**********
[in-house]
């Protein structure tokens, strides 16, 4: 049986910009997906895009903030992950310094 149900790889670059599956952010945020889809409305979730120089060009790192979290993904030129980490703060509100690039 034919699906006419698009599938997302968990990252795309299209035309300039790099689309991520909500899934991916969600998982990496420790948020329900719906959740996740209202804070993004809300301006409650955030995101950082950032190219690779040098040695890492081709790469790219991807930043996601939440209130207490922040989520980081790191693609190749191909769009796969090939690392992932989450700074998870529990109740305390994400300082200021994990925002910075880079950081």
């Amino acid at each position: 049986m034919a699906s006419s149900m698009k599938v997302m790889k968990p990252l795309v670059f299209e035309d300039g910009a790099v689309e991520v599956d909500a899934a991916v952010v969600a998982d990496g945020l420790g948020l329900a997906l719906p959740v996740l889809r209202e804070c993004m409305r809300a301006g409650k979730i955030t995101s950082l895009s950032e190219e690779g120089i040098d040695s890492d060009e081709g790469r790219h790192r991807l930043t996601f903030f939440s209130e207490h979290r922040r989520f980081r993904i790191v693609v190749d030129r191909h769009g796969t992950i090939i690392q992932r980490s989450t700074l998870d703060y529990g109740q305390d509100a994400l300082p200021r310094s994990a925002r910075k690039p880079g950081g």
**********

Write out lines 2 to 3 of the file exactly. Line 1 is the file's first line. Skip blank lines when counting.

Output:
């Protein structure tokens, strides 16, 4: 049986910009997906895009903030992950310094 149900790889670059599956952010945020889809409305979730120089060009790192979290993904030129980490703060509100690039 034919699906006419698009599938997302968990990252795309299209035309300039790099689309991520909500899934991916969600998982990496420790948020329900719906959740996740209202804070993004809300301006409650955030995101950082950032190219690779040098040695890492081709790469790219991807930043996601939440209130207490922040989520980081790191693609190749191909769009796969090939690392992932989450700074998870529990109740305390994400300082200021994990925002910075880079950081």
């Amino acid at each position: 049986m034919a699906s006419s149900m698009k599938v997302m790889k968990p990252l795309v670059f299209e035309d300039g910009a790099v689309e991520v599956d909500a899934a991916v952010v969600a998982d990496g945020l420790g948020l329900a997906l719906p959740v996740l889809r209202e804070c993004m409305r809300a301006g409650k979730i955030t995101s950082l895009s950032e190219e690779g120089i040098d040695s890492d060009e081709g790469r790219h790192r991807l930043t996601f903030f939440s209130e207490h979290r922040r989520f980081r993904i790191v693609v190749d030129r191909h769009g796969t992950i090939i690392q992932r980490s989450t700074l998870d703060y529990g109740q305390d509100a994400l300082p200021r310094s994990a925002r910075k690039p880079g950081g």